Consider buying an additional router to use as your dedicated wireless device, then disable the wireless radio on your primary router. An N-capable router will go for as little as $20 new or refurbished so cost is not an excuse. I would recommend a router capable of running a 3rd-party firmware such as DD-WRT or Open-Wrt because the feature sets make the next steps very easy. Check DD-WRT’s router database to see if your router is supported. As with all open-source projects, if you care to contribute money or time to the DD-WRT team for making this possible, we would greatly appreciate that!

I will outline two methodologies: one for a DD-WRT router, the other for any router. But first, do the following in either case:

1. Setup your dedicated wireless router using WPA2-personal and pick a complex password. Not a word, not several words, but some random letters, numbers, and characters, and write it down somewhere. Length is the key here. I would suggest 20 characters. Hackers can’t hack paper.

2. Use MAC filtering to ensure only your devices are allowed to connect. Every network-capable device has a unique ID called the Media Access Control address. It is a 6-part hexadecimal code in a “XX:XX:XX:XX:XX:XX” pattern. You can usually find a device’s MAC address in it’s ‘settings,’ ‘device info,’ or ‘about’ tab or section.

3. Disable SSID broadcasting. This removes your wireless connection’s name from the airspace and fools the novice hacker from honing in on your connection.

4. Limit your DHCP connections to as few as possible. If you own 10 devices, set the range to 10. This extra level of security is a mild nuisance for some, but it doesn’t make sense to allow 50 devices wireless access if you don’t have that many, does it?

At this point, if you aren’t using a DD-WRT supported router, you can disable your household’s wireless by turning off your wireless router. I would recommend using a power outlet wires to a switch, or putting a switch in-line with the power transformer. You could also just pull the plug out of the back. When you leave, or when you sleep at night, disabling your wireless ensures none of your devices are needlessly providing more opportunities for eavesdroppers. Keep in mind that this may wear out your router prematurely, which is why I recommend the DD-WRT way.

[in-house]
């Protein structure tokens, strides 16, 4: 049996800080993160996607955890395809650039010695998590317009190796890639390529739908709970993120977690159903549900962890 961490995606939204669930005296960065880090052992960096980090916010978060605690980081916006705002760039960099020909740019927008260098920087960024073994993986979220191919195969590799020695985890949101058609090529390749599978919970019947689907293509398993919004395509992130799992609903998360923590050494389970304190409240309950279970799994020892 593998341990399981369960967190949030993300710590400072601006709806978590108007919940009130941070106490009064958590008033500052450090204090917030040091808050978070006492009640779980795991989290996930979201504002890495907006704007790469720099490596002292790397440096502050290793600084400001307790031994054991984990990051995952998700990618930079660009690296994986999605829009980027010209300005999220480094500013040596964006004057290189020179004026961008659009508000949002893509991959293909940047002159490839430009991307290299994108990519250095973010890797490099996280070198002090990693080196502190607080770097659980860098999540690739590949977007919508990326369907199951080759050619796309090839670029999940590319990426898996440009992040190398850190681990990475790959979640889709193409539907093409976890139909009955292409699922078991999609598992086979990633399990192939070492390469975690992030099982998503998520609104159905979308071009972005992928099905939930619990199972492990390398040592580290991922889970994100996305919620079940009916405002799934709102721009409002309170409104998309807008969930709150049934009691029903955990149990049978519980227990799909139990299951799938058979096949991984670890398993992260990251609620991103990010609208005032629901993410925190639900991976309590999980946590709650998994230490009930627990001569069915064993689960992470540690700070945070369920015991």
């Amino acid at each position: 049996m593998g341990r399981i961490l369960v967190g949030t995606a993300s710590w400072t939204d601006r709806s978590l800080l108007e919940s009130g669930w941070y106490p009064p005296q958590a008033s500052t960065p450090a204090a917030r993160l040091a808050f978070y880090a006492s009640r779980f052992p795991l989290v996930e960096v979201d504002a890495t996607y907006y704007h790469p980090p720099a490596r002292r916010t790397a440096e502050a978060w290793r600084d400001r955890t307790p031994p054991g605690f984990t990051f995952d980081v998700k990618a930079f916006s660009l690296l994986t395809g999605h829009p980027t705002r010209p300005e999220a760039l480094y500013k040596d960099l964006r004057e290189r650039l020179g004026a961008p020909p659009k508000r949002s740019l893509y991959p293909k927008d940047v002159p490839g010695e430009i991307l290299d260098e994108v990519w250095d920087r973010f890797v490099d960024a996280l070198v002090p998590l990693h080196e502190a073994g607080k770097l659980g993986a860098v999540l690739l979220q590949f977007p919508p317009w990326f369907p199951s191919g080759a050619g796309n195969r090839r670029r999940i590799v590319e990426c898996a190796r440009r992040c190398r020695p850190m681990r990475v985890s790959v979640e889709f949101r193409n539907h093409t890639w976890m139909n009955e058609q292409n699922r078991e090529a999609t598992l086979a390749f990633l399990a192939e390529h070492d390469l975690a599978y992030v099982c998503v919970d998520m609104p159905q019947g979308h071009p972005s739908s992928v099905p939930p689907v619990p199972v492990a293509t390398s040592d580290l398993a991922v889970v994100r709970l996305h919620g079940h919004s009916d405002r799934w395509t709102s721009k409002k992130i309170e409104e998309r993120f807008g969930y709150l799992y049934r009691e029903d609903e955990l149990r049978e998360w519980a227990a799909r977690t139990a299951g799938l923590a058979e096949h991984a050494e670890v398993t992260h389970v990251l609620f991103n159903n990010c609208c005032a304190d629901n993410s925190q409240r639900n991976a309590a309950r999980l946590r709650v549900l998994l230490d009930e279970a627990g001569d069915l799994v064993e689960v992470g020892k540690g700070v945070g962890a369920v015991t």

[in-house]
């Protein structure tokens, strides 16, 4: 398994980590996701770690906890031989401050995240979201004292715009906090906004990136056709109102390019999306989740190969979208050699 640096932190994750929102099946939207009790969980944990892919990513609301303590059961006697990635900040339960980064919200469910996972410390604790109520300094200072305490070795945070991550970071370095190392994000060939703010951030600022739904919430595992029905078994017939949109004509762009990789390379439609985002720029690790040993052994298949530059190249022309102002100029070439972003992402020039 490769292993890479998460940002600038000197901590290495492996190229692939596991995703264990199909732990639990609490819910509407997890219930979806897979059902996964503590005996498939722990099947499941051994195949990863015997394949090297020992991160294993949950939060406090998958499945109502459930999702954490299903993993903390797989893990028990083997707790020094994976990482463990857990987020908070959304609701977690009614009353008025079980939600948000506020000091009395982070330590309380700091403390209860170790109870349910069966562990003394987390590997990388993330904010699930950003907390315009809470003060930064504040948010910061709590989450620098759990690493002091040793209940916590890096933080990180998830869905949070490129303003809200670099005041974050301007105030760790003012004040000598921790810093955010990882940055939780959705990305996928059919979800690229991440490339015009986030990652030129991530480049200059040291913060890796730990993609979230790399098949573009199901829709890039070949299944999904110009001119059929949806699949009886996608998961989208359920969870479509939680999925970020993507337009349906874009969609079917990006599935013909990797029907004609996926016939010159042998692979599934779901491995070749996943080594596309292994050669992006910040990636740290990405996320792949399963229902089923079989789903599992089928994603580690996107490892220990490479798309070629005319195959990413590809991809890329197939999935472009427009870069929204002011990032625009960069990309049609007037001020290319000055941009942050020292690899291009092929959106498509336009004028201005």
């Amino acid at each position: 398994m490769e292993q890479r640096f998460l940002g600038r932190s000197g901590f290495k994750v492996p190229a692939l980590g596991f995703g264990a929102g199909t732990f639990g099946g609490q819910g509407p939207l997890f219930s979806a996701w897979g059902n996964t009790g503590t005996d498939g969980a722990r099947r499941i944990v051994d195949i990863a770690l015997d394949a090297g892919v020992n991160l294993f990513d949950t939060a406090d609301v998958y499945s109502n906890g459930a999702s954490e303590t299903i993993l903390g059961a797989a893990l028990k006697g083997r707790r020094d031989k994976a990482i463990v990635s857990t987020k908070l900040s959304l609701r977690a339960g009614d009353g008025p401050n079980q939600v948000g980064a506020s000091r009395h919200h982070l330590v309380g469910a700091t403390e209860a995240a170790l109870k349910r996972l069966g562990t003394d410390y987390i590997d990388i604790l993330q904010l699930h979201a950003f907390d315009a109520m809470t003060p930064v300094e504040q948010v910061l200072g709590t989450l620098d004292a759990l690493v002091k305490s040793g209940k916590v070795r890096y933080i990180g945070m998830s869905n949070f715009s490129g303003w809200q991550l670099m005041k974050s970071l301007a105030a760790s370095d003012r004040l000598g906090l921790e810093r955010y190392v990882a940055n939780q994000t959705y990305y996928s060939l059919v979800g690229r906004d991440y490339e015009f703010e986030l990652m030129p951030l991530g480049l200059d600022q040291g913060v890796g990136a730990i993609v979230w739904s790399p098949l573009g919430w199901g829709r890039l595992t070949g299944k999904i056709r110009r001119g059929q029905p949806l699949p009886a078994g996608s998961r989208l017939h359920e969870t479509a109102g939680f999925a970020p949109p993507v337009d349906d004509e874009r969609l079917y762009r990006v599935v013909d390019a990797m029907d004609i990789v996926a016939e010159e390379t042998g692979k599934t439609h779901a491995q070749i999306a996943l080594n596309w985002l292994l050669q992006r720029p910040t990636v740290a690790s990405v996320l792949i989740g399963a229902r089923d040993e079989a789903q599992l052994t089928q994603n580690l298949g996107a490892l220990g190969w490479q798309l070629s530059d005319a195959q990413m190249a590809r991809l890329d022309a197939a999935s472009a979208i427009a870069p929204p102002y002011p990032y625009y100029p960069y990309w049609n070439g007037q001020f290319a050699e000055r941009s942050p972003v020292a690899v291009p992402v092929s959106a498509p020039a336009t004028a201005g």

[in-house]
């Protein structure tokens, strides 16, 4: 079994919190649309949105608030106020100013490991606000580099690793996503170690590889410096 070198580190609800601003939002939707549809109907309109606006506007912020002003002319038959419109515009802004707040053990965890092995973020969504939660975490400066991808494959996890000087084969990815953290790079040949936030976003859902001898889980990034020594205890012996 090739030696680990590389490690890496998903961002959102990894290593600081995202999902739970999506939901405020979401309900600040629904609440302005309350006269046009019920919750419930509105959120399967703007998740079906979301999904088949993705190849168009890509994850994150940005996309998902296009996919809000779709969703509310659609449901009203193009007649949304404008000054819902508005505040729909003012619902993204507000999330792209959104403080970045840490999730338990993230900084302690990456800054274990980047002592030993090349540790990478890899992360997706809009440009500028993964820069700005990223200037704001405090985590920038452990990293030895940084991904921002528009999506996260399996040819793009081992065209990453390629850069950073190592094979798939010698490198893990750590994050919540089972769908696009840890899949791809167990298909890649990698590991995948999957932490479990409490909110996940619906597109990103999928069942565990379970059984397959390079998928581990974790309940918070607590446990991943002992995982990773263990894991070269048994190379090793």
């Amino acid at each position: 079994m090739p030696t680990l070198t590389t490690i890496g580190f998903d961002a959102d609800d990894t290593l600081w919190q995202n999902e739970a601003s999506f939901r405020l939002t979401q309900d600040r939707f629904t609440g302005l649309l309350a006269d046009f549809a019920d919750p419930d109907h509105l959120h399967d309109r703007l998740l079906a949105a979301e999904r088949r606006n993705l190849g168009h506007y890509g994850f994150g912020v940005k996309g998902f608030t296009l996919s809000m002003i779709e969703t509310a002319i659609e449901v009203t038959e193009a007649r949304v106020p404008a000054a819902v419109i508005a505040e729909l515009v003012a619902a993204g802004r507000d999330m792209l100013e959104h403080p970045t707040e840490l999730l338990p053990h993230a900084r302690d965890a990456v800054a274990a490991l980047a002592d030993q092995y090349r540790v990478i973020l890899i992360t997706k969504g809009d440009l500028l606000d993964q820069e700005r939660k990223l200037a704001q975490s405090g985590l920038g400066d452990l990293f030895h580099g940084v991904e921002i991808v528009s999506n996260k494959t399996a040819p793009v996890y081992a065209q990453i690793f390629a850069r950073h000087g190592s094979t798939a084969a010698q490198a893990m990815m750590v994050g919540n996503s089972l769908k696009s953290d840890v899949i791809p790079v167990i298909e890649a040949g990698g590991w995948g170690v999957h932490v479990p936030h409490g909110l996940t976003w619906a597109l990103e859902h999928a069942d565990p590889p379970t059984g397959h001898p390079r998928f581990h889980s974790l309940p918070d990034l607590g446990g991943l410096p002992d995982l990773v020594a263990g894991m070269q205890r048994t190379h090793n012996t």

If you have selected a DD-WRT supported router, a large feature set awaits you. If your router has an SES/AOSS/EZ-SETUP button on it, usually marketed as the easy way to connect new devices to your router, we can reprogram that button to enable/disable the wireless radio. Icons on the box or the device will illustrate this option to you.

ImageWhenever you leave the house or go to sleep, you need only push a button and the your devices go dark. Push it again in the morning for instant wifi.

DD-WRT also provides real-time graphs of internet traffic and a list of all of the devices connected and who is using what. This opens up some real possibilities in determining noisy devices, and exactly how much bandwidth you consumed when you decided to stream the first season of BSG on Netflix for three days straight.

You could also tell DD-WRT to enable and disable the wireless radio via a timetable, detailing specific hours of days for on and off. This is a useful if your schedule is rigid and you know you only use your connection, say, weekday morning/afternoons and weekends.